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Helen Hyde Woodcuts
MS 299  
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This is a collection of 59 individually titled colored woodcuts by Helen Hyde. They depict everyday life in Japan, China and Mexico at the beginning of the 20th century.
Helen Hyde was born in Lima, New York, spending her early years in San Francisco. Her art education began at age twelve when she studied with her neighbor, Danish artist, Ferdinand Richardt. She graduated from Wellesley School for Girls an then California School of Design. After which she developed her talents in Germany with Franz Skarbina and Raphael Collin, and Felix Regamery in Paris. It was Regamey that introduced her to the Japonism movement. She returned to San Francisco in 1894 then lived in France, Germany and Japan. She spent 15 years in Tokyo mastering traditional Japanese brush painting and woodcuts. She died in Pasadena, California on May 13, 1919.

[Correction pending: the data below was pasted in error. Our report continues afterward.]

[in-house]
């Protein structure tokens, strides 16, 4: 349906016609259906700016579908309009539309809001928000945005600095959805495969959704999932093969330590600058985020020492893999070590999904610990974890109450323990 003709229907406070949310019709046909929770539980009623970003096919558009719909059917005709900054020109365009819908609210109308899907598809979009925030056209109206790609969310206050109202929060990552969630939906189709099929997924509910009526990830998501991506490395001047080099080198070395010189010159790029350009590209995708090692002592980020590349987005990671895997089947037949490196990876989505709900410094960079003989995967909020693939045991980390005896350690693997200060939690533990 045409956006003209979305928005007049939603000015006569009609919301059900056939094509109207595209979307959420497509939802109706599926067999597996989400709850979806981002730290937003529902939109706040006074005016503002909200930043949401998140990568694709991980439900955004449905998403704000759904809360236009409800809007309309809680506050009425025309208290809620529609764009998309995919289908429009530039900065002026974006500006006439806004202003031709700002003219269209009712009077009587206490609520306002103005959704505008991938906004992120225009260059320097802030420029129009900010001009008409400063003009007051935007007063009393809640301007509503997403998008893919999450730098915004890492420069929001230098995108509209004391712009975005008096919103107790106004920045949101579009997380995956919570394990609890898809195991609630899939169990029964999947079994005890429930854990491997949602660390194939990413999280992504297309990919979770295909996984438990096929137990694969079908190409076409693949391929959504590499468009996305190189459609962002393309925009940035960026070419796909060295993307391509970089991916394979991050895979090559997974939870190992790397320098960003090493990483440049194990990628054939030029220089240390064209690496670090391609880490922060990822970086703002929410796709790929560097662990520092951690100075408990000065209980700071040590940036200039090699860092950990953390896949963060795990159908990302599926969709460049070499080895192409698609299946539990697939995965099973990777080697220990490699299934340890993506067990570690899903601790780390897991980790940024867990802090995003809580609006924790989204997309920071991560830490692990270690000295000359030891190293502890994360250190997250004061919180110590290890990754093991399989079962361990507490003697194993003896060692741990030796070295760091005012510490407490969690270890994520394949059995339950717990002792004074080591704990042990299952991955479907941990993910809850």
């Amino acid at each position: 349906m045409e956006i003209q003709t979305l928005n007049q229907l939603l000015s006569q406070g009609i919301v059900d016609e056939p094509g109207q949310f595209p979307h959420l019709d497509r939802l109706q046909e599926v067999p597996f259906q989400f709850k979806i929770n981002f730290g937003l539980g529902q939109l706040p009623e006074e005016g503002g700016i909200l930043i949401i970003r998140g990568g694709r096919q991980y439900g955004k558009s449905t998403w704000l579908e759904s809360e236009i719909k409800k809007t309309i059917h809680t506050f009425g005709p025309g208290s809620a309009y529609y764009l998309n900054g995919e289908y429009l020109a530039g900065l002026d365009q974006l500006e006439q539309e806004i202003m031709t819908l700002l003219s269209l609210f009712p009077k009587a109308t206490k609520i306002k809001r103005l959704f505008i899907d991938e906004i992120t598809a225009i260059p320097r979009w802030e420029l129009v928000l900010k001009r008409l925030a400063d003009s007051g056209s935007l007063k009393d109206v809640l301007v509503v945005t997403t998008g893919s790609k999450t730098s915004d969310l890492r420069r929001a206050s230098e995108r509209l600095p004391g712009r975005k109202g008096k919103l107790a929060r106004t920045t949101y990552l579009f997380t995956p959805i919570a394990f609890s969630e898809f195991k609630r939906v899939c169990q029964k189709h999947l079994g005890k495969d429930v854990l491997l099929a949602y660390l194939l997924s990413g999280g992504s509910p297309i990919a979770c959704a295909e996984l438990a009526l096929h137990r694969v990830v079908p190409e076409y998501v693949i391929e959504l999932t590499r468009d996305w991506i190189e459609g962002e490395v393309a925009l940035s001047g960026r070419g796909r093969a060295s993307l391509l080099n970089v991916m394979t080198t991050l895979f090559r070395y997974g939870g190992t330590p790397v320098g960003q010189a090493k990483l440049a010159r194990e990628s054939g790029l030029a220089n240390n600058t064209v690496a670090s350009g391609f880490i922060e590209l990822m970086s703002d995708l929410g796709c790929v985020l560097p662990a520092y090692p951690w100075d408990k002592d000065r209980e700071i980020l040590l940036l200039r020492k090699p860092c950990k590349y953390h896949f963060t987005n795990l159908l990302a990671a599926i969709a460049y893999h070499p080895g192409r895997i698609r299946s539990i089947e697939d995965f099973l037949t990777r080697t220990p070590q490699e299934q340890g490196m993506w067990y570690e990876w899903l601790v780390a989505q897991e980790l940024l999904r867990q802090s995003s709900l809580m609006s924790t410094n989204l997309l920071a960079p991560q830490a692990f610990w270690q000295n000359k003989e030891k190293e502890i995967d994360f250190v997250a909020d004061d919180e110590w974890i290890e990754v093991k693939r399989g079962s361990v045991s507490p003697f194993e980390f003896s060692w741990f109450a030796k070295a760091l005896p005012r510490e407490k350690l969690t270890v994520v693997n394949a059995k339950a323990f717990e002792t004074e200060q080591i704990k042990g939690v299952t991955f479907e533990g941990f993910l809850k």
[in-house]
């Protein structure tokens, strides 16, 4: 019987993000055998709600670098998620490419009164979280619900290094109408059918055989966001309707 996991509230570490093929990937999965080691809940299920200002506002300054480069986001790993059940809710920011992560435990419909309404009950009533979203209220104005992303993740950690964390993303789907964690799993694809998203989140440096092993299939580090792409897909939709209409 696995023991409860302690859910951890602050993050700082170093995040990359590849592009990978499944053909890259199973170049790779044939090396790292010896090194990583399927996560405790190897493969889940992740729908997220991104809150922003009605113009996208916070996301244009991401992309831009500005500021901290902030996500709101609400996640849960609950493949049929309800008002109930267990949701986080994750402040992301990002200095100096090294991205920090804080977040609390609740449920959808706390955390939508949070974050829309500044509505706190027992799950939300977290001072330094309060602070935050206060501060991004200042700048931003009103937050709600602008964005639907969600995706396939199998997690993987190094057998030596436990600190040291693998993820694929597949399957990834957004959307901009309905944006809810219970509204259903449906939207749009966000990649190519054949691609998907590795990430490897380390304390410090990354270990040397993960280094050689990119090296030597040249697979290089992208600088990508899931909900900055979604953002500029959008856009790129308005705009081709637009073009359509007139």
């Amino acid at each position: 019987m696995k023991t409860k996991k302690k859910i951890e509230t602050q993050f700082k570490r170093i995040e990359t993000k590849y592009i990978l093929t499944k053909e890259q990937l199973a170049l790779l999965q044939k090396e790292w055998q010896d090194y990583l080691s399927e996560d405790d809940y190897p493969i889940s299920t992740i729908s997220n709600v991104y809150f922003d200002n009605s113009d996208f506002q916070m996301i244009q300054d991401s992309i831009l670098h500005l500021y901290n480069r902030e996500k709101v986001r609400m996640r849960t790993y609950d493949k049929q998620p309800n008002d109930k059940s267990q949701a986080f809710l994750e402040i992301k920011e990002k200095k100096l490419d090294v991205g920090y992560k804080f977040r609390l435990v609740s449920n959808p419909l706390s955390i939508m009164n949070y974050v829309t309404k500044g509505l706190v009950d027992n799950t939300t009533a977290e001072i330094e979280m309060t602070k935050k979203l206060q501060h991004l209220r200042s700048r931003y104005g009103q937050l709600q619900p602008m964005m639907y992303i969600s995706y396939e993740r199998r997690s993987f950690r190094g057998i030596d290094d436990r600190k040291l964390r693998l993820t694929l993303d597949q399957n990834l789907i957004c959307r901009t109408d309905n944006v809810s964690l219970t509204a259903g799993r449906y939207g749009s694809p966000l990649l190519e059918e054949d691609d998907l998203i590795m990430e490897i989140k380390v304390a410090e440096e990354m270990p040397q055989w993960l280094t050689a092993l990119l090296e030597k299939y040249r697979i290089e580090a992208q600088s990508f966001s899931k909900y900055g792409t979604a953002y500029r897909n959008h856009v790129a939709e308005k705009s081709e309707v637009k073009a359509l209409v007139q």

3 flats

3.5 linear ft.
Property rights for this collection reside with the University of California. Literary rights, including copyright, are retained by the creators and their heirs. The publication or use of any work protected by copyright beyond that allowed by fair use for research or educational purposes requires written permission from the copyright owner. Responsibility for obtaining permissions, and for any use rests exclusively with the user. For more information on copyright or to order a reproduction, please visit Special Collections and Archives Duplication & Reproduction Policy.
Collection open for research.